West Coast port labor talks hinge on resolving health-care costs
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LOS ANGELES — The Obama administration's $150 million tax on health insurance for 20,000 dockworkers at West Coast ports is complicating contract negotiations whose failure could shut down 29 ports at a cost of $2 billion a day.
The International Longshore and Warehouse Union and their employers represented by the Pacific Maritime Association said they're discussing whether workers, shippers or both should foot the bill for the Affordable Care Act's 40 percent tax on the most generous health-care plans, which takes effect in 2018.
A six-year pact covering ports from San Diego to Bellingham, Washington, expired July 1. The two sides resume negotiations Aug. 4 to avoid a repeat of a 2002 lockout that lasted 10 days at a cost to the economy of about $1 billion per day. The health-care tax is a vexing issue for both the union and management because it may set a precedent, said Nelson Lichtenstein, director of the Center for the Study of Work, Labor, and Democracy at the University of California at Santa Barbara.
"The ILWU is really one of the first unions to negotiate this," Lichtenstein said in a telephone interview. "It could set a precedent for other workers in other industries if the ILWU has to eat this."
The West Coast ports, which contribute 12.5 percent to the U.S. gross domestic product, have been squeezed by competitors in Mexico, Canada and the Gulf Coast and East Coast in the U.S., and will be pressured by the opening of the expanded Panama Canal in 2015. The West Coast ports' share of U.S. shipping trade volume fell to 43.5 percent in 2013 from 48.6 percent in 2008, according to a maritime association report.
Employers will have to decide whether to reduce health benefits below the threshold to avoid the tax or try to shift the cost to workers, said J.D. Piro, a senior vice president at Aon Plc's Aon Hewitt who heads the consulting firm's health- benefits practice legal group.
"This will come up in just about every contract negotiation out there," Piro said by telephone. "Every employer is going to be calculating when and if they hit the threshold and how they're going to pay for this."
Craig Merrilees, a spokesman for the union, and Wade Gates, a spokesman for the maritime association, both based in San Francisco, called health-care a major issue in negotiations. In separate interviews, they declined to spell out their sides' bargaining positions, saying the talks are confidential.
"Nobody's interested in paying the cost," Merrilees said. Dock workers "feel strongly about the need to maintain their benefits."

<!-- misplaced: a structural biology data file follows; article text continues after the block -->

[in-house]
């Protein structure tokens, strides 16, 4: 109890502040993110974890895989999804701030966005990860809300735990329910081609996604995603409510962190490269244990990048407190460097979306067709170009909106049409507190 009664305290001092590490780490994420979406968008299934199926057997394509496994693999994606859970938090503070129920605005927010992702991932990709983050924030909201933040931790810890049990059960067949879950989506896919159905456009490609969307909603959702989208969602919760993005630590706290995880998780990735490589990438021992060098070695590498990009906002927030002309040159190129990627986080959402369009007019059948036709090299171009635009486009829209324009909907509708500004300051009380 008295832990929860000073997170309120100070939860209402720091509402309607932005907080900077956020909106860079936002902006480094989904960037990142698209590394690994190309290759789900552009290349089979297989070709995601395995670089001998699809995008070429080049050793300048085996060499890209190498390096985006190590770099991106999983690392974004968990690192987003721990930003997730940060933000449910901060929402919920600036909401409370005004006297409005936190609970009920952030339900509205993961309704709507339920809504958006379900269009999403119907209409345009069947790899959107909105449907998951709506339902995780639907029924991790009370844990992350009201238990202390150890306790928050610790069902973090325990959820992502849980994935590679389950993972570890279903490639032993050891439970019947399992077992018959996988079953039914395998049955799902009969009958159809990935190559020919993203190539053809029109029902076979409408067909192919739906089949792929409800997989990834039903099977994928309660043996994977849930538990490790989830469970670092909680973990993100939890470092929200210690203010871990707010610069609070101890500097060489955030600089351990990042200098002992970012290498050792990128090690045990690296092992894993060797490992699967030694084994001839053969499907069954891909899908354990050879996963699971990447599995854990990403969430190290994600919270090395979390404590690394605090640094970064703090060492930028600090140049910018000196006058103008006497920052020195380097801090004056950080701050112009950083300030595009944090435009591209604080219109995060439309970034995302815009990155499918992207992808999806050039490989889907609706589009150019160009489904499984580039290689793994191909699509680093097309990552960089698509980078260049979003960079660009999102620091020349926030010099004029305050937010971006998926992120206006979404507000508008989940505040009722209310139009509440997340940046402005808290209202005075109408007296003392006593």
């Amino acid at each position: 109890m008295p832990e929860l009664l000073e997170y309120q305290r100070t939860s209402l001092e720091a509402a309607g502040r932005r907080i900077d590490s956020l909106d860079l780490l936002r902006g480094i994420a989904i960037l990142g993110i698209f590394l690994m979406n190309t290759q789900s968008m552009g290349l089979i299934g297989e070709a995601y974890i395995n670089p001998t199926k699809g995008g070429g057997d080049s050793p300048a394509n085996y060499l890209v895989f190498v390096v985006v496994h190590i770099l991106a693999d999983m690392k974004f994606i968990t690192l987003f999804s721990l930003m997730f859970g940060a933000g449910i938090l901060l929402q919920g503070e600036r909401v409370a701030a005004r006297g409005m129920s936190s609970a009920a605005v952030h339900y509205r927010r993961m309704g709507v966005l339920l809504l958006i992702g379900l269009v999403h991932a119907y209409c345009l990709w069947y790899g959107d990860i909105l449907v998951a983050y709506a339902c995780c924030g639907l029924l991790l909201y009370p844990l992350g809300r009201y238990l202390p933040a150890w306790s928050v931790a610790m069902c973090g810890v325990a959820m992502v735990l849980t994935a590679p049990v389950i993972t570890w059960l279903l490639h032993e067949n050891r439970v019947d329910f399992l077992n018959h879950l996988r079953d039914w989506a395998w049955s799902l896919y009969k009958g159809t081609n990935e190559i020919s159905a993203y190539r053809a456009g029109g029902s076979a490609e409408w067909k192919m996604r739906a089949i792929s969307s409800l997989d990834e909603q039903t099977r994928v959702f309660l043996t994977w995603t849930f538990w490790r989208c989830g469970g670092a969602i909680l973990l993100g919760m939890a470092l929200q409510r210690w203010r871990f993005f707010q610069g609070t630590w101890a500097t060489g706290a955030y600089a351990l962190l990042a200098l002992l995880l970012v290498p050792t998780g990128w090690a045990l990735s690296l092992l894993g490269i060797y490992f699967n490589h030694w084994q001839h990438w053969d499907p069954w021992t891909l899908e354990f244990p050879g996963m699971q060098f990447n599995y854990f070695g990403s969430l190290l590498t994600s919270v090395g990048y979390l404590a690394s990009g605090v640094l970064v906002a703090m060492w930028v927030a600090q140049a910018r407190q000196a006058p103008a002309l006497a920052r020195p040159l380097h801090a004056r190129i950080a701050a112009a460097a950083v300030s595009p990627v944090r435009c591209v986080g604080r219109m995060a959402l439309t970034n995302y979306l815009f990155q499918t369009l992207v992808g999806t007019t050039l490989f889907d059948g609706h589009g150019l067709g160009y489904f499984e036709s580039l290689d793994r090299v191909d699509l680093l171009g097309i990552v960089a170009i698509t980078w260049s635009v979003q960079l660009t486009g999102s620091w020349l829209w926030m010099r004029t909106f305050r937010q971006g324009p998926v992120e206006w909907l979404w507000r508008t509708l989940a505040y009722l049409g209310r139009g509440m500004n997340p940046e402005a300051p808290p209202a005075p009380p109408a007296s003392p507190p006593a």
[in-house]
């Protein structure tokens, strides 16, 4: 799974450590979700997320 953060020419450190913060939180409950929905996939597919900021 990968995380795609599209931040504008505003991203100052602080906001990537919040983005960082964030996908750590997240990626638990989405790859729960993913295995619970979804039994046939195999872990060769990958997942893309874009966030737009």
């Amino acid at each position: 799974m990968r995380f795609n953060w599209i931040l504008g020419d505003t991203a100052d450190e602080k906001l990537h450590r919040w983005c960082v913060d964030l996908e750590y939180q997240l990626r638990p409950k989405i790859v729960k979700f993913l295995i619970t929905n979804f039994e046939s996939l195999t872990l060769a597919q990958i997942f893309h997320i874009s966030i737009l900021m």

The Affordable Care Act imposes a 40 percent excise tax on health insurance plans exceeding $10,200 in benefits for individuals and $27,500 for families, indexed for inflation. Dockworkers, retirees and their families receive fully paid health care valued at more than $40,000 per employee, according to information on the Pacific Maritime Association website. Health care for workers and their families costs $1.6 million per day, according to the association's annual report.
The employers paid $1.4 billion in wages in 2013. They had $1.3 billion more in benefit costs last year, up 244 percent since 2002, according to the annual report.
"The critical issue they are facing is Obamacare," said Jock O'Connell, an international trade economist based in Sacramento. "The dock workers do enjoy the Cadillac benefits that are subject to taxation under Obamacare."
Merrilees objected to the "Cadillac" label, saying health benefits for longshore workers are comparable "to what most Americans had until recently."
Negotiators have been making progress toward a new contract since talks began in San Francisco in May, Merrilees said. He declined to say whether the agreement would be for six years or less. At a conference in March sponsored by the Journal of Commerce, maritime association President James McKenna speculated that the two sides might reach a three-year deal to postpone a resolution of the health-care tax issue, according to the trade publication.
McKenna said the issue was causing employers "a tremendous amount of heartburn," according to the Journal.
Dockworkers have continued loading and unloading cargo since the contract expired, first under an extension of the terms and now without a contract.
The 2002 lockout, which ended when then-President George W. Bush invoked the Taft-Hartley Act to reopen the ports, cost the economy about $1 billion a day, according to the Pacific Maritime Association.
Another shutdown of West Coast ports would put 169,000 people out of work, cost $7.1 billion in lost imports and exports and drain $2.1 billion a day from the U.S. economy, the National Retail Federation and National Association of Manufacturers said in a June report.